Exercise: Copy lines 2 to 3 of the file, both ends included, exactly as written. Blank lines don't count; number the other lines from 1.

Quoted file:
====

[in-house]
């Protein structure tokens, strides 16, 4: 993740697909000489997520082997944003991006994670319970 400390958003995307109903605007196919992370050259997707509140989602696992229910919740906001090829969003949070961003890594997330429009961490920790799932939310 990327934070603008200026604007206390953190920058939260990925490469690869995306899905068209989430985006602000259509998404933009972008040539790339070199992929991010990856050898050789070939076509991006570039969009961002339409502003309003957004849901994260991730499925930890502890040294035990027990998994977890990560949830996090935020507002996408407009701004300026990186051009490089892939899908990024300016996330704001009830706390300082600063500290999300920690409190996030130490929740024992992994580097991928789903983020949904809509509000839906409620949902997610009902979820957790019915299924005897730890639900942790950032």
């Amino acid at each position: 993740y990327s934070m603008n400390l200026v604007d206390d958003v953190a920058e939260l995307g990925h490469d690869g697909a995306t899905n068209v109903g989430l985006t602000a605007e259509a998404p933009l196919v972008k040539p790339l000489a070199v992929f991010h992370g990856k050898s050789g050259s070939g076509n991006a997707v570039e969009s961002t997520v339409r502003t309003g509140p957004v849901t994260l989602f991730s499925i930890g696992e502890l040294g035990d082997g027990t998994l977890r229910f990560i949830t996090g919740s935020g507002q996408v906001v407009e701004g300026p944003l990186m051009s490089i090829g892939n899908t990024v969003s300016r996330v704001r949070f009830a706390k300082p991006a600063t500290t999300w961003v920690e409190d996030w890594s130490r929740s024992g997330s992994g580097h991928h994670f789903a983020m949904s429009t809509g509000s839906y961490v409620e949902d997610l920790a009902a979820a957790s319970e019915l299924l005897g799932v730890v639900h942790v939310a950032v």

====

């Protein structure tokens, strides 16, 4: 993740697909000489997520082997944003991006994670319970 400390958003995307109903605007196919992370050259997707509140989602696992229910919740906001090829969003949070961003890594997330429009961490920790799932939310 990327934070603008200026604007206390953190920058939260990925490469690869995306899905068209989430985006602000259509998404933009972008040539790339070199992929991010990856050898050789070939076509991006570039969009961002339409502003309003957004849901994260991730499925930890502890040294035990027990998994977890990560949830996090935020507002996408407009701004300026990186051009490089892939899908990024300016996330704001009830706390300082600063500290999300920690409190996030130490929740024992992994580097991928789903983020949904809509509000839906409620949902997610009902979820957790019915299924005897730890639900942790950032």
């Amino acid at each position: 993740y990327s934070m603008n400390l200026v604007d206390d958003v953190a920058e939260l995307g990925h490469d690869g697909a995306t899905n068209v109903g989430l985006t602000a605007e259509a998404p933009l196919v972008k040539p790339l000489a070199v992929f991010h992370g990856k050898s050789g050259s070939g076509n991006a997707v570039e969009s961002t997520v339409r502003t309003g509140p957004v849901t994260l989602f991730s499925i930890g696992e502890l040294g035990d082997g027990t998994l977890r229910f990560i949830t996090g919740s935020g507002q996408v906001v407009e701004g300026p944003l990186m051009s490089i090829g892939n899908t990024v969003s300016r996330v704001r949070f009830a706390k300082p991006a600063t500290t999300w961003v920690e409190d996030w890594s130490r929740s024992g997330s992994g580097h991928h994670f789903a983020m949904s429009t809509g509000s839906y961490v409620e949902d997610l920790a009902a979820a957790s319970e019915l299924l005897g799932v730890v639900h942790v939310a950032v």